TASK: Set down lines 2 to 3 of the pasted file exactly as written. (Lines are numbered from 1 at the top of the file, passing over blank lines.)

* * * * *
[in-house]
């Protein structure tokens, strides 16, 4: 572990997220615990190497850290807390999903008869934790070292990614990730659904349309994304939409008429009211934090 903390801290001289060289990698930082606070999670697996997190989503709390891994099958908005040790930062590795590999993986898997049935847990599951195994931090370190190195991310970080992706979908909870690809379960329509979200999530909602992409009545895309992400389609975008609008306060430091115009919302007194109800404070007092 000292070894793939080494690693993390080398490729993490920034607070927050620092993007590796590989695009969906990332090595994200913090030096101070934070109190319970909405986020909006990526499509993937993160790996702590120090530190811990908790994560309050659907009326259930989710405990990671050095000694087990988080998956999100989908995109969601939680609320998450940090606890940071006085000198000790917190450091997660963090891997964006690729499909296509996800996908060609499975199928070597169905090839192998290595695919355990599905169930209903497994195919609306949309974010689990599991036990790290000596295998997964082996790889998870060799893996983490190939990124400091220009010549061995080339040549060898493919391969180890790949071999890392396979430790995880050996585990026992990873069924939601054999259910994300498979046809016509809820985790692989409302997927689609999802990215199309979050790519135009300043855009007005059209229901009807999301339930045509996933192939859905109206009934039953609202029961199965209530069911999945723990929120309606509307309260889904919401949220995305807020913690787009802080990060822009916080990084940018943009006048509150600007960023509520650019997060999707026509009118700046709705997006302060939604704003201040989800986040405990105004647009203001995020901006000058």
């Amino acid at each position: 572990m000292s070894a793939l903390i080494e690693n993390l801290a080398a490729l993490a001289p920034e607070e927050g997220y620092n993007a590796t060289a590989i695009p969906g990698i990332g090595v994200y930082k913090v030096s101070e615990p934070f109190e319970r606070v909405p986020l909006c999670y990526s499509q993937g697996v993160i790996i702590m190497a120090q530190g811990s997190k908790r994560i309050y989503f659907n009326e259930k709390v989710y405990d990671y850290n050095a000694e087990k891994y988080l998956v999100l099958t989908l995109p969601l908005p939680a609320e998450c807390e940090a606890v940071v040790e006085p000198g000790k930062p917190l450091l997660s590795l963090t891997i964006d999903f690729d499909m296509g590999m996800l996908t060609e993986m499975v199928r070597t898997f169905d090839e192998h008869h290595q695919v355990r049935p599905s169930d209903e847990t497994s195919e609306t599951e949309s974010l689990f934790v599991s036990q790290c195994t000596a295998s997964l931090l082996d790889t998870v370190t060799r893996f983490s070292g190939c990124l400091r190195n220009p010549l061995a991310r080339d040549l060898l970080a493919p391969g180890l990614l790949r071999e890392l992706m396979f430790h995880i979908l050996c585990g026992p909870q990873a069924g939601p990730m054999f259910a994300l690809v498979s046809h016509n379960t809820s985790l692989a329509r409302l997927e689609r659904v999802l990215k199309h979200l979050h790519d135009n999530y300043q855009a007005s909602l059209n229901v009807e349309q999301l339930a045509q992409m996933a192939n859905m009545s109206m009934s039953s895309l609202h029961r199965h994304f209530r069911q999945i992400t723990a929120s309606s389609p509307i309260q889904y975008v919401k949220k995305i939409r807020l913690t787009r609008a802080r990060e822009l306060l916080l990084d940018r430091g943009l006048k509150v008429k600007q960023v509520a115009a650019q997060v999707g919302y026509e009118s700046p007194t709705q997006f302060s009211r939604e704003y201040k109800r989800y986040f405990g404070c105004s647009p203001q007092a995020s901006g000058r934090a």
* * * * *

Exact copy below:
């Protein structure tokens, strides 16, 4: 572990997220615990190497850290807390999903008869934790070292990614990730659904349309994304939409008429009211934090 903390801290001289060289990698930082606070999670697996997190989503709390891994099958908005040790930062590795590999993986898997049935847990599951195994931090370190190195991310970080992706979908909870690809379960329509979200999530909602992409009545895309992400389609975008609008306060430091115009919302007194109800404070007092 000292070894793939080494690693993390080398490729993490920034607070927050620092993007590796590989695009969906990332090595994200913090030096101070934070109190319970909405986020909006990526499509993937993160790996702590120090530190811990908790994560309050659907009326259930989710405990990671050095000694087990988080998956999100989908995109969601939680609320998450940090606890940071006085000198000790917190450091997660963090891997964006690729499909296509996800996908060609499975199928070597169905090839192998290595695919355990599905169930209903497994195919609306949309974010689990599991036990790290000596295998997964082996790889998870060799893996983490190939990124400091220009010549061995080339040549060898493919391969180890790949071999890392396979430790995880050996585990026992990873069924939601054999259910994300498979046809016509809820985790692989409302997927689609999802990215199309979050790519135009300043855009007005059209229901009807999301339930045509996933192939859905109206009934039953609202029961199965209530069911999945723990929120309606509307309260889904919401949220995305807020913690787009802080990060822009916080990084940018943009006048509150600007960023509520650019997060999707026509009118700046709705997006302060939604704003201040989800986040405990105004647009203001995020901006000058």
């Amino acid at each position: 572990m000292s070894a793939l903390i080494e690693n993390l801290a080398a490729l993490a001289p920034e607070e927050g997220y620092n993007a590796t060289a590989i695009p969906g990698i990332g090595v994200y930082k913090v030096s101070e615990p934070f109190e319970r606070v909405p986020l909006c999670y990526s499509q993937g697996v993160i790996i702590m190497a120090q530190g811990s997190k908790r994560i309050y989503f659907n009326e259930k709390v989710y405990d990671y850290n050095a000694e087990k891994y988080l998956v999100l099958t989908l995109p969601l908005p939680a609320e998450c807390e940090a606890v940071v040790e006085p000198g000790k930062p917190l450091l997660s590795l963090t891997i964006d999903f690729d499909m296509g590999m996800l996908t060609e993986m499975v199928r070597t898997f169905d090839e192998h008869h290595q695919v355990r049935p599905s169930d209903e847990t497994s195919e609306t599951e949309s974010l689990f934790v599991s036990q790290c195994t000596a295998s997964l931090l082996d790889t998870v370190t060799r893996f983490s070292g190939c990124l400091r190195n220009p010549l061995a991310r080339d040549l060898l970080a493919p391969g180890l990614l790949r071999e890392l992706m396979f430790h995880i979908l050996c585990g026992p909870q990873a069924g939601p990730m054999f259910a994300l690809v498979s046809h016509n379960t809820s985790l692989a329509r409302l997927e689609r659904v999802l990215k199309h979200l979050h790519d135009n999530y300043q855009a007005s909602l059209n229901v009807e349309q999301l339930a045509q992409m996933a192939n859905m009545s109206m009934s039953s895309l609202h029961r199965h994304f209530r069911q999945i992400t723990a929120s309606s389609p509307i309260q889904y975008v919401k949220k995305i939409r807020l913690t787009r609008a802080r990060e822009l306060l916080l990084d940018r430091g943009l006048k509150v008429k600007q960023v509520a115009a650019q997060v999707g919302y026509e009118s700046p007194t709705q997006f302060s009211r939604e704003y201040k109800r989800y986040f405990g404070c105004s647009p203001q007092a995020s901006g000058r934090a």